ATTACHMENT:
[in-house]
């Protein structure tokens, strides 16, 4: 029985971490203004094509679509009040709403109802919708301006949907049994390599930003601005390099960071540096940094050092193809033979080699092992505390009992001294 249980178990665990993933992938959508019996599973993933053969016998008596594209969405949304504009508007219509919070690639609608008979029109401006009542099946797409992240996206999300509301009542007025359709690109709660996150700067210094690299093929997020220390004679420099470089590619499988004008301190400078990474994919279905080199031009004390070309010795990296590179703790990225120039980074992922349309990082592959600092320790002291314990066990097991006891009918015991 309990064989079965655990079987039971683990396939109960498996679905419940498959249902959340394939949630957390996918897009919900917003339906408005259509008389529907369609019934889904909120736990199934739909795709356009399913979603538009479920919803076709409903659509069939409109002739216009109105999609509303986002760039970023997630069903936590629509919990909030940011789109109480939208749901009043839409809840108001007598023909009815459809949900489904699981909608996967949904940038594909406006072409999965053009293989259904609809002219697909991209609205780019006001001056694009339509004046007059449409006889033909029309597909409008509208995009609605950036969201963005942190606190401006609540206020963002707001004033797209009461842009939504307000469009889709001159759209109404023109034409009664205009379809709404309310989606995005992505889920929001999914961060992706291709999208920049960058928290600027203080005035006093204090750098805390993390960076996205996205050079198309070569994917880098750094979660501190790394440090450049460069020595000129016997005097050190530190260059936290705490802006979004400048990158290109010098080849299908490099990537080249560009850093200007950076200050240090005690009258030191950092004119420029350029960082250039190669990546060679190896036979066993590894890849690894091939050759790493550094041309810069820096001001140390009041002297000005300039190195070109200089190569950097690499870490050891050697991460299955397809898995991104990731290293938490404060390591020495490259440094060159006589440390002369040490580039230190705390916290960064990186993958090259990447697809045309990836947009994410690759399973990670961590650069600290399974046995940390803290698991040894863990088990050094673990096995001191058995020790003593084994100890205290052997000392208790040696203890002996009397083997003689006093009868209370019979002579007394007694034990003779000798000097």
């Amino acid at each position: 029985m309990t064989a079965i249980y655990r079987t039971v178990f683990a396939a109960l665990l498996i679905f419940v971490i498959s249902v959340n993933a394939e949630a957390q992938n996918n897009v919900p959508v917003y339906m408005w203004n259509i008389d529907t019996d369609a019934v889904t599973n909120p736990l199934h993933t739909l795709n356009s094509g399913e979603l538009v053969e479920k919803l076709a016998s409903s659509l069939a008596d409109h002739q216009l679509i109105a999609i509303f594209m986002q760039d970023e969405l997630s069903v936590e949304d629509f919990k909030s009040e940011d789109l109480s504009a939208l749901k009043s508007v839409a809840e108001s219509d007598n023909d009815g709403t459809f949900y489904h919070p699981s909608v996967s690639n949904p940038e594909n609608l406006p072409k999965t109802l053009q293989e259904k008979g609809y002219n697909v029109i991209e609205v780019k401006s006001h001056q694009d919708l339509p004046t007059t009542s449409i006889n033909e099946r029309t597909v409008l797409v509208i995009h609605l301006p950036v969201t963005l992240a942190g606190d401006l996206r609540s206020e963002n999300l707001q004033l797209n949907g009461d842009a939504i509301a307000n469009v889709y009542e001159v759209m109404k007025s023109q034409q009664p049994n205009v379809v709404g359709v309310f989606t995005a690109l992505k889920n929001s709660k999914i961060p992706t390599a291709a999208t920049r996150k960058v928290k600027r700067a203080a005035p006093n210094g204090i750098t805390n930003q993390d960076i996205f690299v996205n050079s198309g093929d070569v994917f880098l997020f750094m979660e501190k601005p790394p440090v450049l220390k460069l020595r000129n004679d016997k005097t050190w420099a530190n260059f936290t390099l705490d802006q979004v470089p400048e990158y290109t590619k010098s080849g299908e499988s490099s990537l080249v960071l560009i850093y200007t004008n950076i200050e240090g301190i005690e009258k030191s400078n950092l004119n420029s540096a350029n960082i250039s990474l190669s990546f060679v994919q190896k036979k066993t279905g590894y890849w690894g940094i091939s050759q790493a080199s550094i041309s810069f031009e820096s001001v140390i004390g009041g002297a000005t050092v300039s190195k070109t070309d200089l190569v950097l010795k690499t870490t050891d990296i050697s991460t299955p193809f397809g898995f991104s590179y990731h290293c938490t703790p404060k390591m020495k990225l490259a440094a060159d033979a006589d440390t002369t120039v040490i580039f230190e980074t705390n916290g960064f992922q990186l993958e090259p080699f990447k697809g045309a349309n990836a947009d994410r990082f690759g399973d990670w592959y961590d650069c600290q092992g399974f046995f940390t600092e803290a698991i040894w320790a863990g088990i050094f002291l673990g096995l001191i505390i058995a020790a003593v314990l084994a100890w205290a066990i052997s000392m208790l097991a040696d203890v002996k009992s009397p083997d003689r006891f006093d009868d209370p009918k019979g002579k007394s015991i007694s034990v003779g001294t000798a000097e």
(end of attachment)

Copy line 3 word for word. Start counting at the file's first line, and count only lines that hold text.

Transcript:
């Amino acid at each position: 029985m309990t064989a079965i249980y655990r079987t039971v178990f683990a396939a109960l665990l498996i679905f419940v971490i498959s249902v959340n993933a394939e949630a957390q992938n996918n897009v919900p959508v917003y339906m408005w203004n259509i008389d529907t019996d369609a019934v889904t599973n909120p736990l199934h993933t739909l795709n356009s094509g399913e979603l538009v053969e479920k919803l076709a016998s409903s659509l069939a008596d409109h002739q216009l679509i109105a999609i509303f594209m986002q760039d970023e969405l997630s069903v936590e949304d629509f919990k909030s009040e940011d789109l109480s504009a939208l749901k009043s508007v839409a809840e108001s219509d007598n023909d009815g709403t459809f949900y489904h919070p699981s909608v996967s690639n949904p940038e594909n609608l406006p072409k999965t109802l053009q293989e259904k008979g609809y002219n697909v029109i991209e609205v780019k401006s006001h001056q694009d919708l339509p004046t007059t009542s449409i006889n033909e099946r029309t597909v409008l797409v509208i995009h609605l301006p950036v969201t963005l992240a942190g606190d401006l996206r609540s206020e963002n999300l707001q004033l797209n949907g009461d842009a939504i509301a307000n469009v889709y009542e001159v759209m109404k007025s023109q034409q009664p049994n205009v379809v709404g359709v309310f989606t995005a690109l992505k889920n929001s709660k999914i961060p992706t390599a291709a999208t920049r996150k960058v928290k600027r700067a203080a005035p006093n210094g204090i750098t805390n930003q993390d960076i996205f690299v996205n050079s198309g093929d070569v994917f880098l997020f750094m979660e501190k601005p790394p440090v450049l220390k460069l020595r000129n004679d016997k005097t050190w420099a530190n260059f936290t390099l705490d802006q979004v470089p400048e990158y290109t590619k010098s080849g299908e499988s490099s990537l080249v960071l560009i850093y200007t004008n950076i200050e240090g301190i005690e009258k030191s400078n950092l004119n420029s540096a350029n960082i250039s990474l190669s990546f060679v994919q190896k036979k066993t279905g590894y890849w690894g940094i091939s050759q790493a080199s550094i041309s810069f031009e820096s001001v140390i004390g009041g002297a000005t050092v300039s190195k070109t070309d200089l190569v950097l010795k690499t870490t050891d990296i050697s991460t299955p193809f397809g898995f991104s590179y990731h290293c938490t703790p404060k390591m020495k990225l490259a440094a060159d033979a006589d440390t002369t120039v040490i580039f230190e980074t705390n916290g960064f992922q990186l993958e090259p080699f990447k697809g045309a349309n990836a947009d994410r990082f690759g399973d990670w592959y961590d650069c600290q092992g399974f046995f940390t600092e803290a698991i040894w320790a863990g088990i050094f002291l673990g096995l001191i505390i058995a020790a003593v314990l084994a100890w205290a066990i052997s000392m208790l097991a040696d203890v002996k009992s009397p083997d003689r006891f006093d009868d209370p009918k019979g002579k007394s015991i007694s034990v003779g001294t000798a000097e």